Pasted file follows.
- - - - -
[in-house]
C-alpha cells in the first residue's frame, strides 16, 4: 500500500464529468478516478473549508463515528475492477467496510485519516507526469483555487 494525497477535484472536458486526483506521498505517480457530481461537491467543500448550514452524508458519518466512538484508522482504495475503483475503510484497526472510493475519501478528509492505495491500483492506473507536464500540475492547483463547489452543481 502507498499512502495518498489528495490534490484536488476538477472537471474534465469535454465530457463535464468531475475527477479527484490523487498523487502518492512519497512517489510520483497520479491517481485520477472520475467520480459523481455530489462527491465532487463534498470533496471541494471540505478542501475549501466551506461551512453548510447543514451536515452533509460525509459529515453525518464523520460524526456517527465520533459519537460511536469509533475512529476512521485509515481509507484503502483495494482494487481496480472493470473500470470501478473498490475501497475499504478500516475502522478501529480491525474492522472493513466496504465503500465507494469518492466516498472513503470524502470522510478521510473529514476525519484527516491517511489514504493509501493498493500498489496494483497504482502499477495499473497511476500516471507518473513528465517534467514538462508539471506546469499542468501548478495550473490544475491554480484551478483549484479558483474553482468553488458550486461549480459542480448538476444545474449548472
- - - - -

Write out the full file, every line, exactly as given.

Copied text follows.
[in-house]
C-alpha cells in the first residue's frame, strides 16, 4: 500500500464529468478516478473549508463515528475492477467496510485519516507526469483555487 494525497477535484472536458486526483506521498505517480457530481461537491467543500448550514452524508458519518466512538484508522482504495475503483475503510484497526472510493475519501478528509492505495491500483492506473507536464500540475492547483463547489452543481 502507498499512502495518498489528495490534490484536488476538477472537471474534465469535454465530457463535464468531475475527477479527484490523487498523487502518492512519497512517489510520483497520479491517481485520477472520475467520480459523481455530489462527491465532487463534498470533496471541494471540505478542501475549501466551506461551512453548510447543514451536515452533509460525509459529515453525518464523520460524526456517527465520533459519537460511536469509533475512529476512521485509515481509507484503502483495494482494487481496480472493470473500470470501478473498490475501497475499504478500516475502522478501529480491525474492522472493513466496504465503500465507494469518492466516498472513503470524502470522510478521510473529514476525519484527516491517511489514504493509501493498493500498489496494483497504482502499477495499473497511476500516471507518473513528465517534467514538462508539471506546469499542468501548478495550473490544475491554480484551478483549484479558483474553482468553488458550486461549480459542480448538476444545474449548472